Bread and Moisture

Many people like everything tender and moist.

Moisture can be good in many things, but in bread is not the best idea. And for a simple reason: moisture prevents the digestive acids to penetrate properly the particles of the crumb making thus the digestion slower and difficult.

Ideally, the best way to consume a slice of bread is placing it into the oven at 200° to 250°F until it dries completely. Toasted colour is not necessary. The point is taking all the moisture away. In this condition the slices can be kept in a closed container for days and weeks.

In the normal use, bread is a lot healthier if it had time enough to lose the portion of moisture we can call “the excess”.

In practical terms: After taking the bread out of the oven–usually in the late afternoon–I place it on cooling racks and live it there overnight to cool down and to lose the excess of moisture. Next morning bread is ready to be eaten.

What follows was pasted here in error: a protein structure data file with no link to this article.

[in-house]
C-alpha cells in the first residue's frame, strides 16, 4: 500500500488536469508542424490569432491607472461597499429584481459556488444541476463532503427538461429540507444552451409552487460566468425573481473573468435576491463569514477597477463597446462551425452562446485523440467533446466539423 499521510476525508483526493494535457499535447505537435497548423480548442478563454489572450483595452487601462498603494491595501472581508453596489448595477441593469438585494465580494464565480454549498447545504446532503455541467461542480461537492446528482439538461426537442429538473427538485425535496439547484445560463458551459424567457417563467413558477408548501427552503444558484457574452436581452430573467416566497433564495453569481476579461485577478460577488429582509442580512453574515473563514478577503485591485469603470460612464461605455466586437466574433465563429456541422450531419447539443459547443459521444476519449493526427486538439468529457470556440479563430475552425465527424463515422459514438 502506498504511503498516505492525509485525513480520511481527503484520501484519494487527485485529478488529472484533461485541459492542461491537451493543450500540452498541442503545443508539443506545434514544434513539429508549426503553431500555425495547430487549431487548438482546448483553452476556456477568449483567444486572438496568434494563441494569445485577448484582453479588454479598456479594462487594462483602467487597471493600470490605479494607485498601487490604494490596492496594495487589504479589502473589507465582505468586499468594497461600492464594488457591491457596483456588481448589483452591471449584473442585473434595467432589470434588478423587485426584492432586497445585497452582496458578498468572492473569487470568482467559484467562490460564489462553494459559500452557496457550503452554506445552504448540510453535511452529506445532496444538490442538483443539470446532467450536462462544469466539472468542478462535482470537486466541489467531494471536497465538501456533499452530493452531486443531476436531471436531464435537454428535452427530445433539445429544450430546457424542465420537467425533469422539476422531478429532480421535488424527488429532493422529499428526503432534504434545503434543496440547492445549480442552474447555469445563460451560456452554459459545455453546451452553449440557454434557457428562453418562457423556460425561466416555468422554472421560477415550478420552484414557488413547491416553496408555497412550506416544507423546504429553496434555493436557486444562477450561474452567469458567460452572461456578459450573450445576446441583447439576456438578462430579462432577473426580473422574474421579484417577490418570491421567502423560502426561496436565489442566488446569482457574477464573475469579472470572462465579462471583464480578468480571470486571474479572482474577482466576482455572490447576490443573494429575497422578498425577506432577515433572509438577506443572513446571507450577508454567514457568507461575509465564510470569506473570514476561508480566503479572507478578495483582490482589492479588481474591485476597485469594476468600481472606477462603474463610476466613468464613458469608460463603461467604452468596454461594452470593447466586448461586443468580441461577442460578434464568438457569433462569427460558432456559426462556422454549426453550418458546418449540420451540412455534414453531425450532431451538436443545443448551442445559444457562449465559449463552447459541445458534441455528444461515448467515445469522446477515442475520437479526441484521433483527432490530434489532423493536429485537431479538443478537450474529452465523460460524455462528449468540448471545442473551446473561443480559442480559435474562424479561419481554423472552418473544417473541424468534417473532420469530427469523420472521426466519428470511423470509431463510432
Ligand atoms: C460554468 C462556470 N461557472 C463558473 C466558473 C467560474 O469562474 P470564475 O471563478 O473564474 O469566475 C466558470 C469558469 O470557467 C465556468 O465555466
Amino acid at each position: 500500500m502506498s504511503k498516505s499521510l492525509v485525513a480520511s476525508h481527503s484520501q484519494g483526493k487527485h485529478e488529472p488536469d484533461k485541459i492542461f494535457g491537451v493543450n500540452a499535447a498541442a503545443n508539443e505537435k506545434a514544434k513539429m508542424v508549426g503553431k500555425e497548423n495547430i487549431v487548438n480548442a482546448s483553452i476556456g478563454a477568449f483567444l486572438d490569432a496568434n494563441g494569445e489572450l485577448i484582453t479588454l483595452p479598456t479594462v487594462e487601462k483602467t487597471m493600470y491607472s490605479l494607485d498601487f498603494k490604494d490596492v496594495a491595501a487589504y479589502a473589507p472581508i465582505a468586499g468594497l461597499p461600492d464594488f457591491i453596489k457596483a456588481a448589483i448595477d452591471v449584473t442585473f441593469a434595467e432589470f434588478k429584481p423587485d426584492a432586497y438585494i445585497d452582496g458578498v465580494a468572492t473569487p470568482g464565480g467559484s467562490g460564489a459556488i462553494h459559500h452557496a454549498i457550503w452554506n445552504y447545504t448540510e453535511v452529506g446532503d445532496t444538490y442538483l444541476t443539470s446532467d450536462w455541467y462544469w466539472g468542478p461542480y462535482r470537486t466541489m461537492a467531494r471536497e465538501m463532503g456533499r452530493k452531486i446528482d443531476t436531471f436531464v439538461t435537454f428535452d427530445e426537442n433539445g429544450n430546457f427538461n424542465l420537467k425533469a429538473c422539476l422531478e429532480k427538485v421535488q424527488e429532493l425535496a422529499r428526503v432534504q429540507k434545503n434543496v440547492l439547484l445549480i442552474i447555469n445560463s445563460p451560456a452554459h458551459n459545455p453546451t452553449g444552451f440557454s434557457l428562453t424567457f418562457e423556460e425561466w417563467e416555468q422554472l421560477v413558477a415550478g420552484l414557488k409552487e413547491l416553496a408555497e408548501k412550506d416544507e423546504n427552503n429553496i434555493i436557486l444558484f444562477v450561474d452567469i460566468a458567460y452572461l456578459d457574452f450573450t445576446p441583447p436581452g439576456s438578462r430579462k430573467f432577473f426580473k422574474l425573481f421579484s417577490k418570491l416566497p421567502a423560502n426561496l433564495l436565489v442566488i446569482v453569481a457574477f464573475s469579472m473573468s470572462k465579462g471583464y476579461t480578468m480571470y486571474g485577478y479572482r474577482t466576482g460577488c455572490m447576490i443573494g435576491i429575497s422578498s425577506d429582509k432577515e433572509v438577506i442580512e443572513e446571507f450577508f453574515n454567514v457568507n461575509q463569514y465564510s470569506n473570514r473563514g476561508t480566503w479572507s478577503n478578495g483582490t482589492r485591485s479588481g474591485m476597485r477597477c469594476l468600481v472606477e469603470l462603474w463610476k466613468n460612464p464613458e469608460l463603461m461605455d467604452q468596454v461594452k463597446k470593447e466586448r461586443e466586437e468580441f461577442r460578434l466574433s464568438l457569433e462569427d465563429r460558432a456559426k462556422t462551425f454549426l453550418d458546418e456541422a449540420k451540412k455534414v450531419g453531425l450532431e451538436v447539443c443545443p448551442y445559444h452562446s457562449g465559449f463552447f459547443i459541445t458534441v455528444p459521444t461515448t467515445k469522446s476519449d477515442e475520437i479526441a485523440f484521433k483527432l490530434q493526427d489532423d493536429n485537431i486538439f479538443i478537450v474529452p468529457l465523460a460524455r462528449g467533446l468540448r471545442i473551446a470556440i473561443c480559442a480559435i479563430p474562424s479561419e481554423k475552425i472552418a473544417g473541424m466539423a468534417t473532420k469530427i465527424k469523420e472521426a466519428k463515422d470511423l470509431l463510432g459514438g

During the first day I place the rest of the loaf  in a paper bag or under a glass dome. A piece of cotton cloth can be used instead of the paper bag, wrapping the loaf with it. Sometimes I used a bag made of cotton fabric.

At night, it is time to place it in a closed plastic bag in which could be kept for the next day. Leftovers at the end of the second day should be brought to the fridge.

Remember: My bread is a natural bread. It contains no preservatives and no mould inhibitors. If kept in a plastic bag since the beginning, it surely will get mouldy much sooner that the supermarket one.